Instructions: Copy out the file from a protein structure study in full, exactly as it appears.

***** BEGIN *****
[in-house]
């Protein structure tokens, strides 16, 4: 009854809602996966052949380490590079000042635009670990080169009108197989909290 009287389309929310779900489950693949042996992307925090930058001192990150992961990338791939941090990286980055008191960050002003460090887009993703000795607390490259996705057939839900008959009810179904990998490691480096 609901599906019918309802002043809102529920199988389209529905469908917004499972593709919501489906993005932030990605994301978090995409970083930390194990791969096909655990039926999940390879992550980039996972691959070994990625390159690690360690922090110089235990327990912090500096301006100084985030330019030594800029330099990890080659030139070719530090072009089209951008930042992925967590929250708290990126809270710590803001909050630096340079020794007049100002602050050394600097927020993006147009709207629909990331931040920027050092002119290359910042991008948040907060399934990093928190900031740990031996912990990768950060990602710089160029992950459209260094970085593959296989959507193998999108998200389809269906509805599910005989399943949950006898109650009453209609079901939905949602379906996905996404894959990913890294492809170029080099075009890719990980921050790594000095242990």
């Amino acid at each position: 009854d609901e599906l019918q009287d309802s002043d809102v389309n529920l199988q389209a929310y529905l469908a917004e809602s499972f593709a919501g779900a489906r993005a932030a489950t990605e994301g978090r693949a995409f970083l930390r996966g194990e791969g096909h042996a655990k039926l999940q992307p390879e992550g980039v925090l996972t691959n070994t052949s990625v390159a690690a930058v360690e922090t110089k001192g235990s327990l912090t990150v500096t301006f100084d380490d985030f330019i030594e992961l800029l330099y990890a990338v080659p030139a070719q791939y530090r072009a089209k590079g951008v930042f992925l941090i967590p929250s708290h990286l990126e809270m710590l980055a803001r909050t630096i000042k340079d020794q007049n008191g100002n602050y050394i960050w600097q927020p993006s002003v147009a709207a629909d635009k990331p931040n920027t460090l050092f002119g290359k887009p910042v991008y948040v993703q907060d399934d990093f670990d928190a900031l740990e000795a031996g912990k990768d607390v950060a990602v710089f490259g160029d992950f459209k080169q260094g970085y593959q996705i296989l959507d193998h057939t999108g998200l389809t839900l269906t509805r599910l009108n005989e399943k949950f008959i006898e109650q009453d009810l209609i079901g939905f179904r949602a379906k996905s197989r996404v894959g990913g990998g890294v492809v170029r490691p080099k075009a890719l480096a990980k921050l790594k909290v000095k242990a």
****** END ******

[in-house]
């Protein structure tokens, strides 16, 4: 009854809602996966052949380490590079000042635009670990080169009108197989909290 009287389309929310779900489950693949042996992307925090930058001192990150992961990338791939941090990286980055008191960050002003460090887009993703000795607390490259996705057939839900008959009810179904990998490691480096 609901599906019918309802002043809102529920199988389209529905469908917004499972593709919501489906993005932030990605994301978090995409970083930390194990791969096909655990039926999940390879992550980039996972691959070994990625390159690690360690922090110089235990327990912090500096301006100084985030330019030594800029330099990890080659030139070719530090072009089209951008930042992925967590929250708290990126809270710590803001909050630096340079020794007049100002602050050394600097927020993006147009709207629909990331931040920027050092002119290359910042991008948040907060399934990093928190900031740990031996912990990768950060990602710089160029992950459209260094970085593959296989959507193998999108998200389809269906509805599910005989399943949950006898109650009453209609079901939905949602379906996905996404894959990913890294492809170029080099075009890719990980921050790594000095242990």
């Amino acid at each position: 009854d609901e599906l019918q009287d309802s002043d809102v389309n529920l199988q389209a929310y529905l469908a917004e809602s499972f593709a919501g779900a489906r993005a932030a489950t990605e994301g978090r693949a995409f970083l930390r996966g194990e791969g096909h042996a655990k039926l999940q992307p390879e992550g980039v925090l996972t691959n070994t052949s990625v390159a690690a930058v360690e922090t110089k001192g235990s327990l912090t990150v500096t301006f100084d380490d985030f330019i030594e992961l800029l330099y990890a990338v080659p030139a070719q791939y530090r072009a089209k590079g951008v930042f992925l941090i967590p929250s708290h990286l990126e809270m710590l980055a803001r909050t630096i000042k340079d020794q007049n008191g100002n602050y050394i960050w600097q927020p993006s002003v147009a709207a629909d635009k990331p931040n920027t460090l050092f002119g290359k887009p910042v991008y948040v993703q907060d399934d990093f670990d928190a900031l740990e000795a031996g912990k990768d607390v950060a990602v710089f490259g160029d992950f459209k080169q260094g970085y593959q996705i296989l959507d193998h057939t999108g998200l389809t839900l269906t509805r599910l009108n005989e399943k949950f008959i006898e109650q009453d009810l209609i079901g939905f179904r949602a379906k996905s197989r996404v894959g990913g990998g890294v492809v170029r490691p080099k075009a890719l480096a990980k921050l790594k909290v000095k242990a």